Gracie Lowell Turpin reads, writes and, according to her big brother Tyler, loves music and recess.
No matter that Gracie, 9, lost most of her fingers and a leg in a house fire when she was 2 years old.
“She’s very proud of herself,” said Gracie’s mother, Darlene Miller. “She’s behind grade level, but she’s doing great. At the beginning, after the house fire, her head had a deep hole and they had to regranulate it. I’ve seen some children who this got to their mind. But Gracie, she is just so blessed.”
Miller’s family has come a long way since that day in 2008, when Miller, Gracie’s grandfather, Tyler and Gracie were trapped in their burning home. Tyler survived after Miller threw him out a window to a waiting neighbor below.
Since then, Gracie, a fourth-grader at Centennial Arts Academy, has developed well. She struggled to recognize letters of the alphabet as a kindergartner, but now she’s a strong reader and writer, grasping a pen between her two hands to drag it easily across the paper.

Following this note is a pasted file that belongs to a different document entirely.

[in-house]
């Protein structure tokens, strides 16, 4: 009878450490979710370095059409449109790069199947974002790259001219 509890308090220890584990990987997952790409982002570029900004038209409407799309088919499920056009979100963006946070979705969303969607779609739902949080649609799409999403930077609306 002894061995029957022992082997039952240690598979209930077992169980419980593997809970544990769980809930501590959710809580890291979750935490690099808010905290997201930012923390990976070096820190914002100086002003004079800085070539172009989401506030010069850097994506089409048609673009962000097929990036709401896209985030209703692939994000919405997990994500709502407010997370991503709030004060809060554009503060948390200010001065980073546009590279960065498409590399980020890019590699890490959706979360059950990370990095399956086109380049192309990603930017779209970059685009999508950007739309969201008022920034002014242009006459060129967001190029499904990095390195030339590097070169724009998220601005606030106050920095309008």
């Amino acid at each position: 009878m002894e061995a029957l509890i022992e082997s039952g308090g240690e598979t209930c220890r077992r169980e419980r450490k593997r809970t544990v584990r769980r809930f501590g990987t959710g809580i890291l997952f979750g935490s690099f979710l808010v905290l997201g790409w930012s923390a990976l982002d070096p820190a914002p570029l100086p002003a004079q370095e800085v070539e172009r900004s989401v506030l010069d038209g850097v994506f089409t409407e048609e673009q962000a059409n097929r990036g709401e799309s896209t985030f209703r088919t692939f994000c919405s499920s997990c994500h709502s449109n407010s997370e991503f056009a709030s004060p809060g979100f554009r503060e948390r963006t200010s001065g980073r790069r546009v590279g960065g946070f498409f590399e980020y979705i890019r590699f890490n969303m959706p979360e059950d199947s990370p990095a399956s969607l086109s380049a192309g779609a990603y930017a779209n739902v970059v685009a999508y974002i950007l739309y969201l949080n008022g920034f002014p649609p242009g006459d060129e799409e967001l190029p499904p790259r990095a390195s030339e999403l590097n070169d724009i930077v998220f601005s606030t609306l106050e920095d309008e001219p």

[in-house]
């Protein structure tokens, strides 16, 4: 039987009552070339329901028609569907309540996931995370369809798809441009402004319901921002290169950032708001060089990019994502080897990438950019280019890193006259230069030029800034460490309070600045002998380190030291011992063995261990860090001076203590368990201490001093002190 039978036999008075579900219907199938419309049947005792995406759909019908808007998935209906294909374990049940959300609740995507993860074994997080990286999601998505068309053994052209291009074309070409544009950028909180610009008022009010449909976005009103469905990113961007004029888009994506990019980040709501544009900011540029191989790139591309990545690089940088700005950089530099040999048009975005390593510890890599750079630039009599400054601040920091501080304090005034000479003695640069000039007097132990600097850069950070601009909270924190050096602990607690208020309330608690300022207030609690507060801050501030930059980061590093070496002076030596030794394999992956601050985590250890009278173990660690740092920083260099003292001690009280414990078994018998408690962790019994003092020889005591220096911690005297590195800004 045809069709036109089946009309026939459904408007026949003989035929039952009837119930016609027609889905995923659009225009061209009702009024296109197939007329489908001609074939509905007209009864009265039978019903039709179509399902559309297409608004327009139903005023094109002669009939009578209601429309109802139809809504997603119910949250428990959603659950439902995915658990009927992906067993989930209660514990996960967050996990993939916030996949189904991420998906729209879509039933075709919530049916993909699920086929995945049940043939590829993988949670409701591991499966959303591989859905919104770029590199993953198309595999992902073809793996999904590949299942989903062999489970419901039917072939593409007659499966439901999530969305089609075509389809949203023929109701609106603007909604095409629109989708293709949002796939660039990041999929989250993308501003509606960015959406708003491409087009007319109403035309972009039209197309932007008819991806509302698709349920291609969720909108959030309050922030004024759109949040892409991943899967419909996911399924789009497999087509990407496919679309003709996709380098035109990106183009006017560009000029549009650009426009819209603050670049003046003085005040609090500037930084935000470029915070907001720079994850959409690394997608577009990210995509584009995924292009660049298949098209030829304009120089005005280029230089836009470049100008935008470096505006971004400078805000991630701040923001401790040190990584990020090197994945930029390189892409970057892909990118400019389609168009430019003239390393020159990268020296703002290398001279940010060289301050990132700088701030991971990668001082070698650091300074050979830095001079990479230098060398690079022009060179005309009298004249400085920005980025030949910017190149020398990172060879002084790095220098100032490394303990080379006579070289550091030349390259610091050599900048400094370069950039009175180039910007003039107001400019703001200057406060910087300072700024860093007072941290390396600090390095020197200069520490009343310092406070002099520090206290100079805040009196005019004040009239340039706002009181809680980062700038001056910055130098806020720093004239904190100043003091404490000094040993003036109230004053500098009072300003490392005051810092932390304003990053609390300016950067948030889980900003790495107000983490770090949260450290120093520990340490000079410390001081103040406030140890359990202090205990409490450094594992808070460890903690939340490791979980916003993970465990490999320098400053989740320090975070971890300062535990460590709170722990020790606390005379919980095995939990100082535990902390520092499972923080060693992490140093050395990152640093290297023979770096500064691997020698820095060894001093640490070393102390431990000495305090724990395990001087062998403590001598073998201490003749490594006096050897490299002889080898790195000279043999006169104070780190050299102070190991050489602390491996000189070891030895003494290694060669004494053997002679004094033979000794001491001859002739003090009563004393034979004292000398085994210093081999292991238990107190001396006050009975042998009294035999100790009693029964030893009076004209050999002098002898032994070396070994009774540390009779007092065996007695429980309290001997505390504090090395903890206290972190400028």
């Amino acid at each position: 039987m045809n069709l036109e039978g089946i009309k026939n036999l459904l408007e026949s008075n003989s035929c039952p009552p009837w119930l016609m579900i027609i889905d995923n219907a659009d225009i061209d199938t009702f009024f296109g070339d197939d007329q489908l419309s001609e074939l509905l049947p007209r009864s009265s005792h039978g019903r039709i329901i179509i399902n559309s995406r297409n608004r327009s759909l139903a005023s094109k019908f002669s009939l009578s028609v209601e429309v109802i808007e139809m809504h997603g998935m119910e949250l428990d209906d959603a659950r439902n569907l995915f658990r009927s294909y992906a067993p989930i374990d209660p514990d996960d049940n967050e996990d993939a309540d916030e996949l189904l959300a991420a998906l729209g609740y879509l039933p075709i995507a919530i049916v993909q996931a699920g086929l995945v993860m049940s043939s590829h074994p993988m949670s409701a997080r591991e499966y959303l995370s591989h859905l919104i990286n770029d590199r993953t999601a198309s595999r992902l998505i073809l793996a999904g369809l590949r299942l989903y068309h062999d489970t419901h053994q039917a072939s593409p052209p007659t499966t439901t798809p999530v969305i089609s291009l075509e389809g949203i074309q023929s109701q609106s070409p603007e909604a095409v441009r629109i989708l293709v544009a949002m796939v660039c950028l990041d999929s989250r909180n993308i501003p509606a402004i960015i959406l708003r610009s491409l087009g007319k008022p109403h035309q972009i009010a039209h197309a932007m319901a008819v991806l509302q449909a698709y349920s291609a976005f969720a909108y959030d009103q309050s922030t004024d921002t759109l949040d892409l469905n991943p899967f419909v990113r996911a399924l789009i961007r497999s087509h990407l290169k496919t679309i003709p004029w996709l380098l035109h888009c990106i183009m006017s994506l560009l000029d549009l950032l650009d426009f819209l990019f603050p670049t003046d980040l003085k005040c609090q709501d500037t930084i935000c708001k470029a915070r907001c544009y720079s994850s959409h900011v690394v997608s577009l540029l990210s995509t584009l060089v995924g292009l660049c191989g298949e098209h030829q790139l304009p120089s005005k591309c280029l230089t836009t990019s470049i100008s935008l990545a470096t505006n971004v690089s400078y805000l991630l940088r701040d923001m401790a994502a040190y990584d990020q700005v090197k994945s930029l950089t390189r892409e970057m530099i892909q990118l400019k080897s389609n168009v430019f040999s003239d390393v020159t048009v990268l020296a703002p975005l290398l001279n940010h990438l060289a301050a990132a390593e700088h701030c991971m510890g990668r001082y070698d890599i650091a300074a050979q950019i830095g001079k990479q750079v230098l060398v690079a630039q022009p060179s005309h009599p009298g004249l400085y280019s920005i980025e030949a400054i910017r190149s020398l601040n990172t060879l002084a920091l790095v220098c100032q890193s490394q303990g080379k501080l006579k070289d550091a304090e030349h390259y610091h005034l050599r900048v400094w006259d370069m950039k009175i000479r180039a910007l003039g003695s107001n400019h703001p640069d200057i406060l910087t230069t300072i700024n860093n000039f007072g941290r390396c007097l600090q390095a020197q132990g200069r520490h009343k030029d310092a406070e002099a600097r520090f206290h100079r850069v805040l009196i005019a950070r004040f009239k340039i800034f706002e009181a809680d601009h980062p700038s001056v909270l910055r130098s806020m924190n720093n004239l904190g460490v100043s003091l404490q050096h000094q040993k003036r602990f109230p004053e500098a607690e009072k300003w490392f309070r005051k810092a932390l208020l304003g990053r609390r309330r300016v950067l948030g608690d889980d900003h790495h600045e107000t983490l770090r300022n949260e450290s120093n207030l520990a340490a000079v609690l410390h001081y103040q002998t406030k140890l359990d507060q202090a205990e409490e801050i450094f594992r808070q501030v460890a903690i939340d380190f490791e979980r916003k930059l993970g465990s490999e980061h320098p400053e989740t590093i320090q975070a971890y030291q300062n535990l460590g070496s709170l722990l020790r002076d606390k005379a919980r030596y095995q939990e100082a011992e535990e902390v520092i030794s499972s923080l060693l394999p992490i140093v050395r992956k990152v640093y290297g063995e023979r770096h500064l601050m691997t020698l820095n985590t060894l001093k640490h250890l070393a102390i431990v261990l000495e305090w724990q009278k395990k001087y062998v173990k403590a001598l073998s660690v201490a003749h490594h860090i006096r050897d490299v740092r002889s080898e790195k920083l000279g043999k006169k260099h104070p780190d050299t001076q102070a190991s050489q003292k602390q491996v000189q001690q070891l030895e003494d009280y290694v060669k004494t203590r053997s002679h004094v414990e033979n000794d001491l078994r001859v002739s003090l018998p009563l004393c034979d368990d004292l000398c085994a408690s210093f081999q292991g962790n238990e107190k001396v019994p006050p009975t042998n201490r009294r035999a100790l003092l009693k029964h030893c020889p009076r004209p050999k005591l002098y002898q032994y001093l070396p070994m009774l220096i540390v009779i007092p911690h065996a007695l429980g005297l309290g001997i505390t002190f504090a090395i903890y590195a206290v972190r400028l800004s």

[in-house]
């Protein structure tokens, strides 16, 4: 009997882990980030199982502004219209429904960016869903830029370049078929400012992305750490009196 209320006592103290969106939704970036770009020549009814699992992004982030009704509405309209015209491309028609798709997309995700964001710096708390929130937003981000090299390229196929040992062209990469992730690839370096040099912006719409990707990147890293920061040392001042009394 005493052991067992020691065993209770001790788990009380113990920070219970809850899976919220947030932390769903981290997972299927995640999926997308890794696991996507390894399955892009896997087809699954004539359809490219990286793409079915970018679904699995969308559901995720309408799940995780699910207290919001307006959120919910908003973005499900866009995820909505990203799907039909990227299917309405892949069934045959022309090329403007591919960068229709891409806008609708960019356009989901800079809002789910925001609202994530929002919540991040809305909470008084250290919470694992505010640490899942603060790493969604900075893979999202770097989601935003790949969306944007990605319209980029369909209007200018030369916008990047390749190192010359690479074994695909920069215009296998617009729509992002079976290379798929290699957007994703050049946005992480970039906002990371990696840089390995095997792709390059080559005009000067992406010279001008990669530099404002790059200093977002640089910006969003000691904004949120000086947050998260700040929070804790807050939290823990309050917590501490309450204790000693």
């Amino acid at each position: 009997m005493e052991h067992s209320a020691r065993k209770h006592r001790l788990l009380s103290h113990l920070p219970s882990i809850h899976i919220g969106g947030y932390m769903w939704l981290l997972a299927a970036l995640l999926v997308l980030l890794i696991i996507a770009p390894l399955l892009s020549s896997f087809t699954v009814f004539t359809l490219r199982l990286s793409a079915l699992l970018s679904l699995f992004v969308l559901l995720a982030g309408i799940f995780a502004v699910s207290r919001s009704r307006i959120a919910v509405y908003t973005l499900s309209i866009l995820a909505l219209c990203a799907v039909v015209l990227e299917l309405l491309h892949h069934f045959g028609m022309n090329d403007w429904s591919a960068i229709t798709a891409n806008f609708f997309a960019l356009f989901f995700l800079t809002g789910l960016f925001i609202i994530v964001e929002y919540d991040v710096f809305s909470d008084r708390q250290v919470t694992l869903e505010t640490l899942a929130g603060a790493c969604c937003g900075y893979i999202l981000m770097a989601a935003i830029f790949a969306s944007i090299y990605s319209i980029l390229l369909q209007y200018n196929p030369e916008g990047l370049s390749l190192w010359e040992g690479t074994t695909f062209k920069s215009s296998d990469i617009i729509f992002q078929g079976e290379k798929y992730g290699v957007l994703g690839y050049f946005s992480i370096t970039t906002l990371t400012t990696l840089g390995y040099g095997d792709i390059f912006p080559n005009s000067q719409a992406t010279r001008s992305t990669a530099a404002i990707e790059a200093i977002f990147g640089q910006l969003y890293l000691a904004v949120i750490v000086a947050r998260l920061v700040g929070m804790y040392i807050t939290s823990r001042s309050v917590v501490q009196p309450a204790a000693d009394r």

“Something happened from kindergarten to first grade. Like that,” Miller said, snapping her fingers, “she started getting it.”
When Gracie started at the school, it was initially hesitant to assign her a full-time paraprofessional. Parapros are a valuable commodity in a school system, but Miller said she was insistent Gracie have that help.
“Even something like if she dropped a pencil,” Miller said. “She shouldn’t have to ask a classmate to pick it up for her. The mama duck in me worries about that.”
Miller and Gracie work with Centennial on an individualized education plan for Gracie. The school uses this plan to monitor how Gracie is progressing academically and to ensure she has the support she needs in the classroom.
According to her aunt Tracy Turpin, Gracie is a normal fourth-grader, who thinks school is “boring” and loves recess.
“She likes reading, social studies, recess, but her favorite is music,” said Tyler, who’s in fifth grade at Centennial. He loves science and gym, and he’s looking forward to dissecting a frog when he gets to middle school.
Miller said she’s immensely proud of both her children. Just last week, Gracie started wearing a prosthesis for her leg. She’s already faster than her teachers.
Miller said Gracie’s biggest strength is her spirit.
“She never complains,” Miller said. “Sometimes, when I’m around other adults whining or complaining, I have very little sympathy, because of my daughter. Her spirit is amazing, and she doesn’t let anything get her down.”